No, government contractors are not going to be sidelined under the Trump Administration. In fact, they are going to remain essential to the nation’s work as skilled experts become more in demand in the coming months. That means many companies’ wishes may soon come true. President Trump’s proposed infrastructure modernization initiatives are sure to stimulate a slew of government business opportunities. So will increased spending on technology infrastructure and services by state and local governments and an anticipated boost in the defense readiness budget.
Even if a mere 25% of the projects outlined on his one-trillion-dollar priority list come to fruition in the next few years, private sector companies are still going to see those activated projects translate into billions of dollars of new business opportunities. That’s why 3 in 4 U.S. construction firms expect to increase head count this year in a gear up for “the Trump spending windfall.” But as government sourcing increases at all levels for construction services and materials, technology solutions, and widespread support services, so will the competition. It’s going to take much more than a skilled workforce, or even past public sector experience, to win the government’s business moving forward.
So, whether you’re a veteran vendor or just now trying to break into government contracting, follow these steps to ensure you’re ready to dig in (literally) and hit the ground running if and when the right opportunity emerges:
Often times, when starting out in business, you don’t know what you don’t know. And that’s okay. But when you’re first pursuing government business opportunities, or trying to compete in new categories, the key is to hone in on what you do know and build a solid business strategy around those strengths.
Knowledge is power, and by meeting with procurement officials at various agencies, you can educate yourself about the types of opportunities they offer at their agency, the current competitor landscape (and current gaps in their vendor pool); their supplier qualification and performance liability requirements; and their preferred selection method for various types of contracts. This will help you determine whether or not your resources align agency needs.
It’s easy to become eager about the unprecedented business opportunities that will arise from government modernization actions at all levels. But enthusiasm, unmatched by performance, doesn’t equate to long-term success. Evaluate your business model to see how much growth you can sustain and how fast, then focus on doing what you do really well. As the former Procurement Director for the State of Arizona once said: “Start small and prove yourself.” Fortunately, the government procurement system is built upon the premise of equal opportunity, so startups and 20-year industry leaders alike can compete on a level playing field for each contract. By focusing on providing quality goods and services each time versus winning the highest quantity of contracts in the beginning, you’ll quickly prove your worth with procurement officers and qualify your business for more significant opportunities, which will pay dividends down the road.
Growth is good, but growing too fast can backfire. Especially if you’re allocating exorbitant amounts of manpower and money in the pursuit of solicitations that may or may not be a fit with your business goals or expertise (see step 2). Instead of overextending yourself in the hopes of winning more contracts, embrace best practices recommended by your peers, and proven by the competition.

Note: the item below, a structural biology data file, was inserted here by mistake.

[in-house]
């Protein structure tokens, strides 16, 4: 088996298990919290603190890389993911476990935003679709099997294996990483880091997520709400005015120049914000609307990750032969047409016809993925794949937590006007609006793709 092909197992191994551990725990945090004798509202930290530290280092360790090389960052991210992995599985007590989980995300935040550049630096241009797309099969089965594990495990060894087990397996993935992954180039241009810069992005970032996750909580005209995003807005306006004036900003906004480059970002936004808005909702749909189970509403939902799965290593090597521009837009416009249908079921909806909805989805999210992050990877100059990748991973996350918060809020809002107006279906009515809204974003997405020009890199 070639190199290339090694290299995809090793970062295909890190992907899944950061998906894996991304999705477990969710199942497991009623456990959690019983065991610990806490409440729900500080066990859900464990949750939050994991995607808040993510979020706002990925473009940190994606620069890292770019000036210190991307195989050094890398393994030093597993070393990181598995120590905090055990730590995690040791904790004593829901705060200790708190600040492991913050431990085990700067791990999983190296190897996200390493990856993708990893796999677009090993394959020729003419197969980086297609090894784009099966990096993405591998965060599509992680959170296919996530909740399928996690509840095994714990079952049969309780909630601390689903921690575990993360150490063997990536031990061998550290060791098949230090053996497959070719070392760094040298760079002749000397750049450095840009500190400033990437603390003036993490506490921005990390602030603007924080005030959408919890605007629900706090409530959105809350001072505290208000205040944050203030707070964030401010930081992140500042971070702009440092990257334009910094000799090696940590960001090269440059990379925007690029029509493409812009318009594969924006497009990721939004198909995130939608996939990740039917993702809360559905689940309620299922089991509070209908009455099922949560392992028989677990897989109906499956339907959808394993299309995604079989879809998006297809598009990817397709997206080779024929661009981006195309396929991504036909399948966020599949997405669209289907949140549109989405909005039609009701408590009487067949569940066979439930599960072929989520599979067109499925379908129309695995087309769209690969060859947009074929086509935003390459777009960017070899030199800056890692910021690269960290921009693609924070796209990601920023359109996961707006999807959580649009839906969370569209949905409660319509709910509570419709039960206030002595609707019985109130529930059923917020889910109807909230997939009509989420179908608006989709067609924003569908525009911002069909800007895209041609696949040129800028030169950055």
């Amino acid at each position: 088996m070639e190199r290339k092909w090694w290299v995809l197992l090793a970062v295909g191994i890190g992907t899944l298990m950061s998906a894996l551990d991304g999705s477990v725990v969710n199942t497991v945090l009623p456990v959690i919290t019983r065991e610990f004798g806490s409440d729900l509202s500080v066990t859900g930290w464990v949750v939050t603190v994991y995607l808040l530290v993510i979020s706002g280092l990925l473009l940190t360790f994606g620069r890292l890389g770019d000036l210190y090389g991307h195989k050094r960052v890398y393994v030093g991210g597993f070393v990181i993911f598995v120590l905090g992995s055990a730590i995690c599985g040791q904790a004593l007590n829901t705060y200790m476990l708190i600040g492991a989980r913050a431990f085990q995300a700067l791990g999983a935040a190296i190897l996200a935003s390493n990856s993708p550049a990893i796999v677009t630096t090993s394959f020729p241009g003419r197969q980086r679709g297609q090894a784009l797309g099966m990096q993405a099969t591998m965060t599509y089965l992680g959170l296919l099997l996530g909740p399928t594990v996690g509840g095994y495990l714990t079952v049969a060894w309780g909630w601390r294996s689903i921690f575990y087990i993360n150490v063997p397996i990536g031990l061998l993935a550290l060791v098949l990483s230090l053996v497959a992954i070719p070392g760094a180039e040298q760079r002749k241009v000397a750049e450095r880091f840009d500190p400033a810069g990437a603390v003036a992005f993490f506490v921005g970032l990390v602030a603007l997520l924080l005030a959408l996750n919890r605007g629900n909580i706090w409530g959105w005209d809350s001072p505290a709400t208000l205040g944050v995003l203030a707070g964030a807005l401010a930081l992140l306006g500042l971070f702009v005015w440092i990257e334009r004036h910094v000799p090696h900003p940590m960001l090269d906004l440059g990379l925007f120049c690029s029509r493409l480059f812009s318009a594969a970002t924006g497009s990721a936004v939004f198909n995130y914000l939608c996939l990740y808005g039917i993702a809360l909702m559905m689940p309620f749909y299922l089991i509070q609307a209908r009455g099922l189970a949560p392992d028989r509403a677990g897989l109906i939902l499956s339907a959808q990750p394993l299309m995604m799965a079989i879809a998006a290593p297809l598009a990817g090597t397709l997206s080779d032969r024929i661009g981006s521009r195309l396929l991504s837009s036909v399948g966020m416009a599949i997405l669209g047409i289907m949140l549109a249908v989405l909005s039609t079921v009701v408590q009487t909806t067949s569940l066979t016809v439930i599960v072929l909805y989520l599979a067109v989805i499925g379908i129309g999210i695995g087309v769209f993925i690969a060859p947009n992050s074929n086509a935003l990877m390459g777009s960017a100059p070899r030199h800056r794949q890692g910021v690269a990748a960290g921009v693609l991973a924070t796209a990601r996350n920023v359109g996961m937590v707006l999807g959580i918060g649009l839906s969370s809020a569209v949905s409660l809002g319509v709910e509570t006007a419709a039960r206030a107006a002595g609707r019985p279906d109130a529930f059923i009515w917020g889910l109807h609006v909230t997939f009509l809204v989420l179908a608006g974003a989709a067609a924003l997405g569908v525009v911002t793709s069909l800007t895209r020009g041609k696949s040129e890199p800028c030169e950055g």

For example, if you’re still manually searching for bids, or signing up for notifications from multiple individual sites, then it’s time to simplify your search process by subscribing to a single, catch-all bid notification service like BidSync LinksPlus.
Indeed, the public sector is ripe with new opportunity for suppliers like you. And, yes, every supplier has the potential to enter new market categories such as those denoted on President Trump’s list of infrastructure, defense and technology modernization priorities. But do you know what you will do if the procurement officer wants to see a past performance record for a category in which you’ve never competed – even if you’re the number one choice right now based on price? Or, how you can adjust your business model if you have the most categorical expertise but aren’t competitively priced? Make sure you have a game plan for every situation.
You’ve done your due diligence and you know what procurement officials are going to look for when they release, let’s say, a construction contract. So you register in the right vendor systems, obtain the appropriate licenses and certifications, and secure any special designations for which you might be eligible to solidify your candidacy for each contract. You even determine which qualifications to showcase based on whether the contract will be awarded via Best Value (BV) or Lowest Price Technically Acceptable (LPTA) criteria. But, have you secured the right bonds or liability insurances to truly qualify for this project? Have you adjusted your accounting methods to reflect the post-project invoicing structure of construction contracts? Have you secured funding to support your business, and pay your employees, until you are paid? (Usually 1-2 months after project completion.) Make sure you think beyond the requirements of the solicitation response when choosing which opportunities to pursue. Otherwise, you could be obligated to fulfill contract terms that you can’t – and were never prepared – to meet. And a mistake like that can cost you future opportunities in every category, not just construction.
Check out these industry-specific resources for more tips on how to prepare for new government business opportunities being driven by the Trump Administration, especially in the Construction, Public Works, Transportation, and IT segments.